People, according to Studzinski, have to be shown how to give, and they have to have passion. Ever ready with facts and figures, he knows that the lowest earning groups give away a much higher proportion of their income than the rich, especially to religious or homeless charities. “We should do a newspaper piece on this,” he teases. “I’ll teach them how to give: it’s very straightforward – just find something you are really passionate about, and stick with it. That’s all. Then you take it on from there.”
It would be a great article, I agree, newspapers though tend to be so dazzled by the glittering fortunes of the art market that the issue of philanthropy seems pale in comparison. “Yes, well,” he says as we get up to leave. “I’ve made a lot of money buying and selling art.”
Suddenly, another Studzinski has swooped in to inhabit this body. There’s a different look on his face. I decide to talk to this other persona for a moment and say, hoping to elicit some snippets of wisdom, that it’s far harder to make money out of art than we often imply – doesn’t he think?
“You have to have a good eye,” says Studzinski, “and a lot of patience. A lot. And you have to buy tier one.” Tier One. Now we’re into a whole other world. What he means is the top percentile of an artist’s work, the top quality pieces where the prices and the potential profits are highest.
As we say goodbye, I realise we could just turn round, sit down, and start this lunch all over again, like rewinding a film – only this time we’d talk about the art market and Studzinski the hard-headed collector. Or a whole other one, about human rights work. Or about the Studzinski who nearly became a priest, and why he didn’t. And never a word about the banking.
Jan Dalley is the FT’s arts editor
610 Bruton Street, London W1J 6PU
Two-course set lunch (beetroot and celeriac salad; John Dory) £30.00
Green salad and turbot from à la carte menu £75.00
Bottle of sparkling water £4.50
Bottle of still water £4.50
Filter coffee £3.75
Total (including service) £136.41
Funds and foundations wise up to the inner philanthropist
If the example of John Studzinski’s Genesis Foundation inspires your inner philanthropist, there are a whole range of ways to give to the arts – from putting £5 in the donation box of a local gallery to supporting an entire concert series.
Most individual theatres and galleries have “Support Us” sections on their websites which give details of how to donate directly to the venue and these invariably offer various perks – advance tickets, benefits and so forth.
The Art Fund, the oldest established membership patronage scheme, is a highly effective and entirely pain-free way of regular giving. Other methods, for beginner-philanthropists who want to dip a toe into the art world, include Tate’s young patrons scheme: anyone aged 18-40 can pledge less than £100 per month and bask in the knowledge that they are helping to build the nation’s art collection and to support educational schemes, as well as enjoying some smart social opportunities.
Foundations such as Genesis deploy large sums of money to help the performing arts, rarely by giving grants directly to individual artists but instead by supporting creative work through partnership with larger organisations and companies.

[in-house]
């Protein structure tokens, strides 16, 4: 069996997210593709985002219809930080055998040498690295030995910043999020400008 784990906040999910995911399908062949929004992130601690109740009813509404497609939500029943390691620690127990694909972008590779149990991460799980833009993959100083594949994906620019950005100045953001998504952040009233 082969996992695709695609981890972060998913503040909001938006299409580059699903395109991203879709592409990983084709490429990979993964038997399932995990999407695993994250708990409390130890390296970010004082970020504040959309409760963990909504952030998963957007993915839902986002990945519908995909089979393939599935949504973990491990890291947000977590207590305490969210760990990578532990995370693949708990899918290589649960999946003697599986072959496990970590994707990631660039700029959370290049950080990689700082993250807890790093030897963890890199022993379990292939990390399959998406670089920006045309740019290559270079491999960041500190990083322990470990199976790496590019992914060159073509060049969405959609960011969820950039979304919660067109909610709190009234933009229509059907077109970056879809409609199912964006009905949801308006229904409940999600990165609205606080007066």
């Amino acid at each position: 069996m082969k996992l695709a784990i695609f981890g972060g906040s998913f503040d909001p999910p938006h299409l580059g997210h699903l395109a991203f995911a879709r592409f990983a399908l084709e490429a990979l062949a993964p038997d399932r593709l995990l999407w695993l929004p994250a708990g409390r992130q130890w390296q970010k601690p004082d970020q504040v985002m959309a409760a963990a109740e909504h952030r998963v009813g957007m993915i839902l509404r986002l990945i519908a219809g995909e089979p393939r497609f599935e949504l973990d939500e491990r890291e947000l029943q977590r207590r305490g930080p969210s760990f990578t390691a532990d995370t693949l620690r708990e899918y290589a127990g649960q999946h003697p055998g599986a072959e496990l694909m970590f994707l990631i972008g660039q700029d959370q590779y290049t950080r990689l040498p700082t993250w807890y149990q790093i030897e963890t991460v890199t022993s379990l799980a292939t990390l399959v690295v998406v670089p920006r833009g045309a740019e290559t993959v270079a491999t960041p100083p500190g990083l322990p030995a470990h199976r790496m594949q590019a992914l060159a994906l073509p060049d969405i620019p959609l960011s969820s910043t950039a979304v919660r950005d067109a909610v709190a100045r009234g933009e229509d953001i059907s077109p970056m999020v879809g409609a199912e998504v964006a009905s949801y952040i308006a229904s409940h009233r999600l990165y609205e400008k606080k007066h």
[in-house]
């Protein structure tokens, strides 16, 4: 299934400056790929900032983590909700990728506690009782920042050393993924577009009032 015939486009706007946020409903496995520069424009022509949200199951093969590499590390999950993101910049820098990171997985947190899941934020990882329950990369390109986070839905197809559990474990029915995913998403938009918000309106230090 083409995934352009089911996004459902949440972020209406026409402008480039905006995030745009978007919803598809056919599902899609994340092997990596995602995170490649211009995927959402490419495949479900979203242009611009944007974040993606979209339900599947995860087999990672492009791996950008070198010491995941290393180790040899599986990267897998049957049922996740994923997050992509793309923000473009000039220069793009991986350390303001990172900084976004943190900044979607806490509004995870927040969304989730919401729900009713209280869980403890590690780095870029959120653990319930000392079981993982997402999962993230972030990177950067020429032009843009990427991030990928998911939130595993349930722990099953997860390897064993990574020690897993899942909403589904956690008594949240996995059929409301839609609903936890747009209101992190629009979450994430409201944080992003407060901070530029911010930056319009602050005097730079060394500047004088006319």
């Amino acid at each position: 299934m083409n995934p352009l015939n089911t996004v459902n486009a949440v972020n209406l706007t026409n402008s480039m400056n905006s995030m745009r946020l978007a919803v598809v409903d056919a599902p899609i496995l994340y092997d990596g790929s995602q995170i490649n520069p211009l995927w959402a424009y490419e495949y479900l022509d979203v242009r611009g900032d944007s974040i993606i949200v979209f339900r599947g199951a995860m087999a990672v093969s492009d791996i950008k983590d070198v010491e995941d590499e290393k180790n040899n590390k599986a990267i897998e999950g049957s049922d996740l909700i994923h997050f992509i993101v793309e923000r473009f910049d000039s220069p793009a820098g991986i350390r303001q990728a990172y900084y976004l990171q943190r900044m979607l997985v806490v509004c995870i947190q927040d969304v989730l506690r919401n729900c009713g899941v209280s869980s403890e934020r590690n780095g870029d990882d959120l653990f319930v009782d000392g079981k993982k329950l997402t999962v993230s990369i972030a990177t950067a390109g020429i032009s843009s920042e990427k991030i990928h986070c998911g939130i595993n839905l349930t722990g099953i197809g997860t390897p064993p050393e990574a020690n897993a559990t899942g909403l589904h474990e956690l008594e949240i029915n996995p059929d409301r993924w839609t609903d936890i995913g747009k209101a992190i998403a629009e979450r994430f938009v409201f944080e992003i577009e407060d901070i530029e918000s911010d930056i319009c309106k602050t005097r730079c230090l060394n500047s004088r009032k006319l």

The Jerwood Charitable Foundation also awards substantial amounts of money to a variety of schemes and projects. These foundations are ideal for people who want to help fund the performing arts and emerging talents but may not be sure of the best way to go about it; the expertise and knowledge that they have built up over the years means that such charitable bodies are well-positioned to know where the money can best be put to use.
There are other options at the micro end of the scale, too, for anyone who wants to donate small amounts to individual projects that they feel are worthwhile and may not get the large-scale attention that some of the bigger projects are able to attract.
Wefund was launched in October 2010 as the first crowd-funding platform for the arts in the UK. It was founded by Michael Troughton, a lawyer, in response to the series of cuts faced by arts funding in the country.
The principle is that Wefund provides a risk-free forum for artists to ask for support and try out their ideas. Under the principle of crowd funding, a project does not need to rely on a state grant or a single rich investor, rather a series of tiny investments that build up to provide the necessary level of funds for the project.
In order to apply, the project creators make a short film detailing the concepts behind their work and come up with a series of perks or incentives for people who invest – these might include free tickets, backstage passes or a mention in the show’s programme.
Backing a project is therefore as simple as finding a project that you like the look of and can afford, with payment made via either PayPal or VoicePay.
If a project reaches its funding target, it gets the money; if it doesn’t, then it receives nothing and potential donors aren’t charged.
Copyright The Financial Times Limited 2013. You may share using our article tools.
Please don't cut articles from FT.com and redistribute by email or post to the web.